If you needed a bath, you would say so.
How can we give some advice to a person with not very good manners?
5. Polite order
Student 6 acts as a teacher. She recites the rhyme:
The Goops they lick their fingers,
And the Goops they lick their knives;
They spill their broth on the table – cloth
Oh, they lead disgusting lives!
The Goops they talk while eating,
And loud and fast they chew;
And that is why I am glad that I am not a Goop – are you? 
Let us try to express our advice in a very polite form to a person
Is wearing very dirty boots, has not combed his hair, bites
his nails, sneezes without
using a handkerchief, uses many dirty words.
We can follow the examples given below:
I want you to wash the floor.
Wash the floor!
I’d like you to wash the floor.
Could you wash the floor?
Have you ever thought of washing the floor?
Do you mind washing the floor?
I was wondering if you could wash the floor.
Could you please wash the floor?
Would you mind if I asked you to wash the floor?
When you have time could you wash the floor?
I was wondering if you could possibly wash the floor.
When time permits could you please wash the floor?
I hope you don’t mind my asking you to wash the floor.
I was hoping when you had the time you could please wash the floor.
Might it be a good idea to wash the floor?
How would you like to wash the floor?
It would be really nice if you let me know when you will be able to
wash the floor.
Student 7 acts as a teacher. She recites the rhyme:
Josephus never yet was heard
To say but just one single word:
When father said to go to bed,
Then "Why?” was all Josephus said.
When mother bade him stop to play,
Then "Why?” Joseph used to say.
He always made the same reply.
It was never anything but "Why?”
To give a polite answer is not easy for a person who doesn’t know
properly how to do
it. Let us try to give nice and useful response to the people who need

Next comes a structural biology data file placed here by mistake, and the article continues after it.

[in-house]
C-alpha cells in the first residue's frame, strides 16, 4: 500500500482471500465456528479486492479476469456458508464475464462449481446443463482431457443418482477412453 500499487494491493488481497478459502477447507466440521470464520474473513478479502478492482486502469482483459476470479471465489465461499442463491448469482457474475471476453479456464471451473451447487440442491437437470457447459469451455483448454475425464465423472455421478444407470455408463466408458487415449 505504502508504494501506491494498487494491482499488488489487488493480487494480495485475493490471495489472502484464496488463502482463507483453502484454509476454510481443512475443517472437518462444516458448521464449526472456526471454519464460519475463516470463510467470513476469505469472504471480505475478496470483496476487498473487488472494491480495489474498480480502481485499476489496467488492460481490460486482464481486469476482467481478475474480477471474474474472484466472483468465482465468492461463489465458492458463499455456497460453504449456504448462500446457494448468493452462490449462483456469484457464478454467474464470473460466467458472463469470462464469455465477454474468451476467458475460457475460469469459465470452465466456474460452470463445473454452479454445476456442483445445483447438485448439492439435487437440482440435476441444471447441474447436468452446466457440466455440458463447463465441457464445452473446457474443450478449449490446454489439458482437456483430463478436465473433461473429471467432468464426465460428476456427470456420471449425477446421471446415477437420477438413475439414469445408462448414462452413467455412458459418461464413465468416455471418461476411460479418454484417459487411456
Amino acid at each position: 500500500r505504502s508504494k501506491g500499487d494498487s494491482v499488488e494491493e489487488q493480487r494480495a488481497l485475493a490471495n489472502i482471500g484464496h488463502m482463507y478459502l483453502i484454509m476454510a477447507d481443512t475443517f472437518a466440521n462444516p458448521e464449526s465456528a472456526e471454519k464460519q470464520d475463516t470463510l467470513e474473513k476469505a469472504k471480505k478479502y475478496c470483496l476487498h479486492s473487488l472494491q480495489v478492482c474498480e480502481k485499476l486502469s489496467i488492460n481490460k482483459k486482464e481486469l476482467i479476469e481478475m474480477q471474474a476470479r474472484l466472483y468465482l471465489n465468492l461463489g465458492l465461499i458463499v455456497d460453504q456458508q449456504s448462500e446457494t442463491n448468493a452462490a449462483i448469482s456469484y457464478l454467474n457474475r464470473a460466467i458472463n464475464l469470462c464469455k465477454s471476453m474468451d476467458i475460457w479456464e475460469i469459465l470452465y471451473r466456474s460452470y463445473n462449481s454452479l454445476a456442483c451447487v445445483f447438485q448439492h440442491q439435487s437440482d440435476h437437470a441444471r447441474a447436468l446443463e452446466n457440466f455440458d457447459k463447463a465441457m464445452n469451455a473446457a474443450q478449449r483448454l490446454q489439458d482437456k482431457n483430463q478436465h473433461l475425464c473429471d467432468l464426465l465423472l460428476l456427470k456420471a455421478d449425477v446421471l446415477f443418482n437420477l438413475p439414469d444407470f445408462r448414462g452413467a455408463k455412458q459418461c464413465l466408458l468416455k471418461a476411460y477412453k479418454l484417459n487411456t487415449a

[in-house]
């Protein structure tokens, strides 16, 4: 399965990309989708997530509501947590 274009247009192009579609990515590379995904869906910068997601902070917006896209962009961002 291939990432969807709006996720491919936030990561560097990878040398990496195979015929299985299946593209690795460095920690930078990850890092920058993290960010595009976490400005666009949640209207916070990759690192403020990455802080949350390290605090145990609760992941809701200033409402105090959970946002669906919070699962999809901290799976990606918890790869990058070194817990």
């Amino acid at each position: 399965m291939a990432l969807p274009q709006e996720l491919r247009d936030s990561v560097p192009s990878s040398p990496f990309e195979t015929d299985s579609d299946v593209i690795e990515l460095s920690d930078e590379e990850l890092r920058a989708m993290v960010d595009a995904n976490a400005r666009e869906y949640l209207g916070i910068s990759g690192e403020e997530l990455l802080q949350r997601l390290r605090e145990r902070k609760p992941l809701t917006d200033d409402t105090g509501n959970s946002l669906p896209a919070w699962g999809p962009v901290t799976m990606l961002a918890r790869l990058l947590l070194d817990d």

our help. They are
formulated in the letters addressed to psychologists:
1. Dear Liz,
There are a couple of bullies in my school who are bullying another
boy. I feel very
sorry for him. He doesn't tell anyone. They steal his money and make him
cry. Once they
got his glasses and smashed them and threw them in the toilet. Is there
anything I can do
to put a stop to this. I don't want to get on the bullies bad side
It's kind of you to want to help this boy, he must be terribly upset.
Could you be his
friend to start with, it sounds as though he needs one?
Would you be able to tell his mum what has been happening because she
needs to go into
school about it? If you could discreetly tell a teacher that would be a
good idea but
don't get into difficulty with the bullies yourself.
What about going to the school office to borrow some sellotape or a
pen and then
quietly mentioning it to the school secretary?
2. Dear Liz,
I'm 9 and at primary school. When I'm playing football I get tripped up
and they are
always pushing me around and taking my dinner money. I often tell
teachers about it
because I've had a few injuries.
I think you need to have some tactics to avoid problems. Stick to areas
of school which
you know are patrolled by staff because bullies are less likely to
strike if there are a
lot of people around.
I know it's difficult if you like playing football but that will also
mean they won't
have access to your coat and dinner money. This is really a short term
their behaviour isn't right.
Ask your mum or dad to write to your head teacher to outline what's
been going on.
Perhaps they could suggest that supervision is stepped up in the
playground and that
dinner money is handed in at the beginning of the day to be kept in a
Children can give different advice showing their respect to the
person who needs help.
7. Excusing oneself
Student 8 acts as a teacher. She recites the rhyme:
Willy broke the window – pane
Willy spilled the ink,
Willy left the water – pipe
Running in the sink!
Did his mother punish him?
No! I will tell you why.
Willy, he owned up to it, and didn’t tell a lie!
Willy told his mother
Before she found it out
He said: "I am so sorry!”
She said: "I have no doubt!”
Very often we find ourselves in the situations when we have done
something wrong, how
to avoid hurting our relatives and friends, how to excuse yourself. Let
possible answers in difficult situations:
You have spilled coffee on the white table cloth, you got a
bad mark, you broke you
dad’s favourite cup
Phrases you can start excusing yourself:
Don’t say anything please until I explain what really happen…
You might think I am crazy, but let me explain the case…
I am afraid I have some unpleasant news for you…
Oh, mum I know that you are very understanding…
I can’t tell you how sorry I am…
I am extremely/awfully/so sorry…
8. Teacher finishes the lesson:
Now, the lesson is finished
(It is too long by half,
Mere didactic chaff),
One more rule won’t hurt you:
When you practice Virtue,
Do it with laugh! 
I hope this lesson has helped us to revise a lot of useful phrases
and we have had
quite a lot of fun acting different situation.